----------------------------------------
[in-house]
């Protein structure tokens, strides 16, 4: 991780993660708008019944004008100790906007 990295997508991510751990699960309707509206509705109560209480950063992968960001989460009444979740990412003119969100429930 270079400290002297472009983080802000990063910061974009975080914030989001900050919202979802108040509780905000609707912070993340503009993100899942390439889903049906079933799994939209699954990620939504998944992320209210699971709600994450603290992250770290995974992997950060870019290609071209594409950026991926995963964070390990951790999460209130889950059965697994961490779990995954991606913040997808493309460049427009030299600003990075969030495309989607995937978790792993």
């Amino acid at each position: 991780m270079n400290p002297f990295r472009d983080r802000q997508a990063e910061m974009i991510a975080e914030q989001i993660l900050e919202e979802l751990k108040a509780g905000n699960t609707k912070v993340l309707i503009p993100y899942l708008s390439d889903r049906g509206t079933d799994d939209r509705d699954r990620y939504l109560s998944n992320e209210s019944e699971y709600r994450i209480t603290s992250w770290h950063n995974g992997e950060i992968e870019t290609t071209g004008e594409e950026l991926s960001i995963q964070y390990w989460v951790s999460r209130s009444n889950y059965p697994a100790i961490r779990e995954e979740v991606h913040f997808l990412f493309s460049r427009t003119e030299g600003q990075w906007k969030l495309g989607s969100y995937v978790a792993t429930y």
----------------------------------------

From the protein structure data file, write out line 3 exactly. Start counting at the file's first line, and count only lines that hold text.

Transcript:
């Amino acid at each position: 991780m270079n400290p002297f990295r472009d983080r802000q997508a990063e910061m974009i991510a975080e914030q989001i993660l900050e919202e979802l751990k108040a509780g905000n699960t609707k912070v993340l309707i503009p993100y899942l708008s390439d889903r049906g509206t079933d799994d939209r509705d699954r990620y939504l109560s998944n992320e209210s019944e699971y709600r994450i209480t603290s992250w770290h950063n995974g992997e950060i992968e870019t290609t071209g004008e594409e950026l991926s960001i995963q964070y390990w989460v951790s999460r209130s009444n889950y059965p697994a100790i961490r779990e995954e979740v991606h913040f997808l990412f493309s460049r427009t003119e030299g600003q990075w906007k969030l495309g989607s969100y995937v978790a792993t429930y």